The activated sludge is digested in an anaerobic sludge digester. Some of the sludge is allowed to move back to the aeration tank and serves as an inoculum. Biogas (a mixture of gases, e.g. methane, CO2, H2S, etc.) produced from digested sludge, can be used as a fuel.
The secondary effluent is released into rivers and streams. We can keep our rivers less polluted by releasing only treated sewage water into them. The Government has initiated the Ganga and Yamuna action plan for this purpose.
4. Biogas Production
Methanogens, e.g. methanobacterium are present in the anaerobic sludge and produce biogas in sewage treatment, i.e. predominantly methane and a mixture of other gases. These bacteria are also present in the rumen of cattle and help in the digestion of cellulose.
Gobar gas is produced from the dung of the cattle and is used in villages for various purposes.
5. Biocontrol of pest and diseases
Chemical pesticides and insecticides kill both harmful and useful organisms. By understanding natural predation and interacting webs, an appropriate method of biocontrol can be developed.
Dragonflies and ladybugs help in controlling mosquitoes and aphids.
Bacillus thuringiensis is used to control caterpillars and insect larvae. Some plants have been genetically modified and the gene coding for the toxin has been introduced in the plant genome. E.g. Bt-cotton is resistant to pests.
Trichoderma (a fungus) is used to biocontrol various plant pathogens. The fungus is commonly present in the roots.
Excessive use of chemical fertilizers is linked to pollution and harmful effects. Use of microorganisms as biofertilizers is highly recommended.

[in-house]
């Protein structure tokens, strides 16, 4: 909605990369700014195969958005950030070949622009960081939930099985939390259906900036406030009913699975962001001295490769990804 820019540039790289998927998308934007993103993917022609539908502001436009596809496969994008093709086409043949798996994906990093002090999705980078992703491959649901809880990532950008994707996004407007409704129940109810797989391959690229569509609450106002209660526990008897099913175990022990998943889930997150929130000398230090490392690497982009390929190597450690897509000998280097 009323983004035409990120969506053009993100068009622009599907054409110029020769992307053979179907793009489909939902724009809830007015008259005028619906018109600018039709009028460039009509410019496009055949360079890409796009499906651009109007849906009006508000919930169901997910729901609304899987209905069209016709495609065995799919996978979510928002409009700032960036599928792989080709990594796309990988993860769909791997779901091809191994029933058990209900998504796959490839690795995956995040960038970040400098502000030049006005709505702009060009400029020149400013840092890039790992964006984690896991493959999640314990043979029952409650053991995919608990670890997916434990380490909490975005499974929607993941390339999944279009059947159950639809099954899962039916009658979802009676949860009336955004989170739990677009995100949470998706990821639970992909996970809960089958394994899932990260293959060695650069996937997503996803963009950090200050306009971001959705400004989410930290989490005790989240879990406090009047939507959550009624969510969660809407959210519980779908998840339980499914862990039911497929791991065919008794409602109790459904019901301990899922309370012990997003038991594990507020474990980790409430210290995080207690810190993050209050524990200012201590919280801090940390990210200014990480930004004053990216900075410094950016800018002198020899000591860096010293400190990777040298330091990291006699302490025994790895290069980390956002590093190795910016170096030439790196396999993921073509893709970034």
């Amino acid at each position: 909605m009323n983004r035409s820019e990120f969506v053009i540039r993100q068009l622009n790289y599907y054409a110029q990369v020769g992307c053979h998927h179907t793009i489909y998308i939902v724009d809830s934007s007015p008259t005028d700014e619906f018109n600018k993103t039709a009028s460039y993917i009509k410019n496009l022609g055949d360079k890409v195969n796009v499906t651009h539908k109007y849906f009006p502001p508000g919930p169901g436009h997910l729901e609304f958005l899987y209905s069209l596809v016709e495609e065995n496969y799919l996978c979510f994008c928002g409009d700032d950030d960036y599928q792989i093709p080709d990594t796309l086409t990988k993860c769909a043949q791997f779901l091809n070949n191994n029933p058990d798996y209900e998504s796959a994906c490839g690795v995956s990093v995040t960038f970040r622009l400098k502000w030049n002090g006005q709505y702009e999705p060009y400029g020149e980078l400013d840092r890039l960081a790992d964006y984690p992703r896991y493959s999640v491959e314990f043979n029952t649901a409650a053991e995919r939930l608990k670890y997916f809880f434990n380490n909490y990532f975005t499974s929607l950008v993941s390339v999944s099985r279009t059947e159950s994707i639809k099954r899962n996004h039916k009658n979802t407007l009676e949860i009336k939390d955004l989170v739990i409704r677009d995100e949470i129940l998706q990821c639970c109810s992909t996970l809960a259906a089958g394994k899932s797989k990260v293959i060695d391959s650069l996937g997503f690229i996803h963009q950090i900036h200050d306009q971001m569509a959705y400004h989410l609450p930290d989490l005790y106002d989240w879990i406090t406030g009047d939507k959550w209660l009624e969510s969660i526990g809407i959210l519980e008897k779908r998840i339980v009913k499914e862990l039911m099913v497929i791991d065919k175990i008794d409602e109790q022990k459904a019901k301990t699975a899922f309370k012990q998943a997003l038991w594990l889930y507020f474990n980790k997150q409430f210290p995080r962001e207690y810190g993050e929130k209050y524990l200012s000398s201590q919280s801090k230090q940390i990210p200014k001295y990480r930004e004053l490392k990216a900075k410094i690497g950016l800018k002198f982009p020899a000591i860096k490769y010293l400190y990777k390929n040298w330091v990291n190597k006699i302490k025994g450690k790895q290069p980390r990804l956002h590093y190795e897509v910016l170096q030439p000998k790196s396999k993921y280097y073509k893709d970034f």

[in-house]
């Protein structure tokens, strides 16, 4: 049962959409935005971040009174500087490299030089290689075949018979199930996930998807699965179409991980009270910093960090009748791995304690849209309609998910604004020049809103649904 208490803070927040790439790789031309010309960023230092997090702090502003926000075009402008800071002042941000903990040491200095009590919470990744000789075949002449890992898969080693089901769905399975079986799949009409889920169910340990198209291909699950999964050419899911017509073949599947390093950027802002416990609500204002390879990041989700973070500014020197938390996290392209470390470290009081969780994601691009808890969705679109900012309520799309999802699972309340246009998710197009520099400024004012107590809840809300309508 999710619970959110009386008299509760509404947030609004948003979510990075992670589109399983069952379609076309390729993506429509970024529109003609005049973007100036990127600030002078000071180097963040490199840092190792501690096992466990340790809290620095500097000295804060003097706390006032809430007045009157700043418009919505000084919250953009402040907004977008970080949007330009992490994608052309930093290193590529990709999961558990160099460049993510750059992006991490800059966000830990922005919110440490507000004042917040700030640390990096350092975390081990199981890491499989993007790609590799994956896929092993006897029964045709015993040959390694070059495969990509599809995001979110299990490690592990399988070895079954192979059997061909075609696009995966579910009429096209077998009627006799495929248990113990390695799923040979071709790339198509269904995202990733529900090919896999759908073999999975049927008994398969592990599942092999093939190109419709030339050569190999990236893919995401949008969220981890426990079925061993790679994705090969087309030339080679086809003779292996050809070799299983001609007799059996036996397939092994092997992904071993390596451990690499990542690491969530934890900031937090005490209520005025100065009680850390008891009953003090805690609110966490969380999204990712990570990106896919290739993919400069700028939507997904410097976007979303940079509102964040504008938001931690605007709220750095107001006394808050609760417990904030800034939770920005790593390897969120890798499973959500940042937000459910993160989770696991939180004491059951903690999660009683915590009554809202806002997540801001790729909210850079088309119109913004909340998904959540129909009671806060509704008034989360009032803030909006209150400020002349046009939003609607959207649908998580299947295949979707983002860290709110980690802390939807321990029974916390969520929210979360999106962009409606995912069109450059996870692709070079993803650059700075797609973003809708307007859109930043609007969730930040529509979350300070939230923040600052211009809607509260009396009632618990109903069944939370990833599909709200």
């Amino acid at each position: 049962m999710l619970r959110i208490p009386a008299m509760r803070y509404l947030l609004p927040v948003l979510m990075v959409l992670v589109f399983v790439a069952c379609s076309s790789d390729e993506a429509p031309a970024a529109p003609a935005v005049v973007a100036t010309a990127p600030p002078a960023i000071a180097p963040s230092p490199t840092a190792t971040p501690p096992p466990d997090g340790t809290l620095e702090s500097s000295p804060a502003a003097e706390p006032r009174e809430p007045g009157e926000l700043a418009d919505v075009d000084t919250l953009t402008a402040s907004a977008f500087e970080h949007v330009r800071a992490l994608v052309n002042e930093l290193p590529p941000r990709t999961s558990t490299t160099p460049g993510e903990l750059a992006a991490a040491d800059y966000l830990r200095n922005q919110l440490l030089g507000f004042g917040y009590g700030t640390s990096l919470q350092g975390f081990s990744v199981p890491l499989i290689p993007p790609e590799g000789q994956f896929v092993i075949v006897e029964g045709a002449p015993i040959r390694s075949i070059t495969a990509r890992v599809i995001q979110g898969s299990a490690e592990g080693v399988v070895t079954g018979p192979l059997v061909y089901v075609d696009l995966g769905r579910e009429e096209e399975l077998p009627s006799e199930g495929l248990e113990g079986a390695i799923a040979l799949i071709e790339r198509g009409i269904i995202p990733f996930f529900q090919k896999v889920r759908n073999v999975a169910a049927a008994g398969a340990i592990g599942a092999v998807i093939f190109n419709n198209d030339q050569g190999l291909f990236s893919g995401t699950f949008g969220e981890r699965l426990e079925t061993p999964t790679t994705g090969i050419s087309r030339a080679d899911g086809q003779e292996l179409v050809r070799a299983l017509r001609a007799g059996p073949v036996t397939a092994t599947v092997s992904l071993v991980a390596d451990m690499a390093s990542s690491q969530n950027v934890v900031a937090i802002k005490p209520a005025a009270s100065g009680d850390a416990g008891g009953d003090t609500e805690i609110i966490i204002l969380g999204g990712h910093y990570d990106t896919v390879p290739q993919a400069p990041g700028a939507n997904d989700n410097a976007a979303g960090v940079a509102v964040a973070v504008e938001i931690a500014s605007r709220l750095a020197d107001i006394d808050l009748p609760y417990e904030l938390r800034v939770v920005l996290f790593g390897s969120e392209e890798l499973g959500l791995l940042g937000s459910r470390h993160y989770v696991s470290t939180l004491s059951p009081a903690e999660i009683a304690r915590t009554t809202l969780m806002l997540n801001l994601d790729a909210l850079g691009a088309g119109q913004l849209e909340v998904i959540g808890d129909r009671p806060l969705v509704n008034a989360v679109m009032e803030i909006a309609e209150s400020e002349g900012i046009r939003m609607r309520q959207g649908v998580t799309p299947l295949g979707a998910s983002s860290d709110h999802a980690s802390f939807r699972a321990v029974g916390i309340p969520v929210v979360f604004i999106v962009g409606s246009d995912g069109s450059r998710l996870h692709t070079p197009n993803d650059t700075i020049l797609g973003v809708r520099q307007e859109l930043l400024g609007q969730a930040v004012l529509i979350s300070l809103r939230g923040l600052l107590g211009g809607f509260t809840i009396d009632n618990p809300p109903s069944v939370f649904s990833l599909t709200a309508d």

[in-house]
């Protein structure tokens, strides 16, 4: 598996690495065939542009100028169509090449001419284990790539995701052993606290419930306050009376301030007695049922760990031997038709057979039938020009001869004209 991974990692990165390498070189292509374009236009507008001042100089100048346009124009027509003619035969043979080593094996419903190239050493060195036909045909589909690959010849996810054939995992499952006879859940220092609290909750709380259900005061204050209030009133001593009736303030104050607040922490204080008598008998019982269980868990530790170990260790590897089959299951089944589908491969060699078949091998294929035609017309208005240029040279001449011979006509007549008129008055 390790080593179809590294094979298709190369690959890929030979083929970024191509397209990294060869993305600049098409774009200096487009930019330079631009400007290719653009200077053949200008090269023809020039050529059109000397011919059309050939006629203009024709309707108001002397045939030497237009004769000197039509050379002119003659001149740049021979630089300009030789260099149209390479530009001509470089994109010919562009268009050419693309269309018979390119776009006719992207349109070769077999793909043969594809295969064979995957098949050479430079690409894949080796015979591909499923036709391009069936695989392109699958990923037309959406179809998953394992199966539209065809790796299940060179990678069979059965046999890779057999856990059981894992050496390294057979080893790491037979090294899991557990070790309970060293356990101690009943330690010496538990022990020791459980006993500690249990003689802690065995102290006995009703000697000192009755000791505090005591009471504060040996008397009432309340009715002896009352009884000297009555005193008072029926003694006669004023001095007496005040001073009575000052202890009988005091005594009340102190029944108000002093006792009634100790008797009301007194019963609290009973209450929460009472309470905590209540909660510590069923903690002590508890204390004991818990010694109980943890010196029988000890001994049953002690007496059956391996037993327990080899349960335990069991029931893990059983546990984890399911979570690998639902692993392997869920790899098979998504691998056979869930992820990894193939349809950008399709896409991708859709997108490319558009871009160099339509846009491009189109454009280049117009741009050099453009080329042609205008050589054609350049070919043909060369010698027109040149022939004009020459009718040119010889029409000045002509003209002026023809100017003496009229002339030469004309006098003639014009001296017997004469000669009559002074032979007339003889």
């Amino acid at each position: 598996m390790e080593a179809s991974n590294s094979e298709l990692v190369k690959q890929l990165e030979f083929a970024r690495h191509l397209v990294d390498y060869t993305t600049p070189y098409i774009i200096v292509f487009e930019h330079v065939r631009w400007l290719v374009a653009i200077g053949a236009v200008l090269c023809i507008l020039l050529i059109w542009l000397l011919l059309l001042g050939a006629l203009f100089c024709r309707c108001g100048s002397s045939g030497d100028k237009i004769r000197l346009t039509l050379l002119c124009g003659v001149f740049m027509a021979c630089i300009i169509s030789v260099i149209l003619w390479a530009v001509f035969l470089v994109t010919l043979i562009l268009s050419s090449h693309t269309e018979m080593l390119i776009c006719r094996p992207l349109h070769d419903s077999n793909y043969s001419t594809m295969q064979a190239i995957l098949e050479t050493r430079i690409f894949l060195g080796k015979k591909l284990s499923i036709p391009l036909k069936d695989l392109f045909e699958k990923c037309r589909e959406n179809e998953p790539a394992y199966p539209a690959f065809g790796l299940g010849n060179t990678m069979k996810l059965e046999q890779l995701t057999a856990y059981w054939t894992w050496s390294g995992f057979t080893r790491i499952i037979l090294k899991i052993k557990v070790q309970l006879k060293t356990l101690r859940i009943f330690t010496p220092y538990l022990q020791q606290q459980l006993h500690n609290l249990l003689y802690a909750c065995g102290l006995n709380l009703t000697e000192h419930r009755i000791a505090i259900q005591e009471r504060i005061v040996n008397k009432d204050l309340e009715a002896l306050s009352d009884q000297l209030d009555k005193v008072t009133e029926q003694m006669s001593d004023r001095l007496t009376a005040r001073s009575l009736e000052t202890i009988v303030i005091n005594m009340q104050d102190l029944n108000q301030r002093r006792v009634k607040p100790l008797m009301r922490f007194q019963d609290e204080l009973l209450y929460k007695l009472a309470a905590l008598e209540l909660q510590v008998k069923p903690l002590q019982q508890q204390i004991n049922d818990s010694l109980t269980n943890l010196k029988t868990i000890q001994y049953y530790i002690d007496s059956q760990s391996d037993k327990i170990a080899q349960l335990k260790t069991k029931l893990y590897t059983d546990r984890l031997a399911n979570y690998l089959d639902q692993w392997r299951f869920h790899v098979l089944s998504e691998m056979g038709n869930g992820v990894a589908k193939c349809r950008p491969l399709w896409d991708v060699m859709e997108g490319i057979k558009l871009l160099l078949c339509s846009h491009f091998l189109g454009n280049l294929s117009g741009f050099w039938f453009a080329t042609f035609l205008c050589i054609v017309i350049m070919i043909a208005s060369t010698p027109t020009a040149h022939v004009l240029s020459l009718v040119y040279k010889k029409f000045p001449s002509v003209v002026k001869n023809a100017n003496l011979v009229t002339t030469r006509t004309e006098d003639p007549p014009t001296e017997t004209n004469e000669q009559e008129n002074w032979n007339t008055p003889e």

Fungi, bacteria and cyanobacteria are the main sources of biofertilizers.
Rhizobium is present in the root nodules of leguminous plants. It fixes atmospheric nitrogen. Growing leguminous plants alternatively helps in increasing the nitrogen content of the soil.
Azotobacter and Azospirillum are free-living nitrogen-fixing bacteria present in the soil.
Fungal association in mycorrhiza also enriches the nutrient content of the soil. Fungi of the genus Glomus absorbs phosphorus for the plant.
These symbiotic associations not only benefit by enriching the nutrient content but also provide disease resistance and tolerance to drought and salinity.
Most of the cyanobacteria can fix atmospheric nitrogen, e.g. Nostoc, Anabaena, Oscillatoria, etc. Cyanobacteria are extensively used in paddy fields as a biofertilizer. Blue-green algae are autotrophic and present everywhere in aquatic and terrestrial habitats. They increase soil fertility by adding organic matter.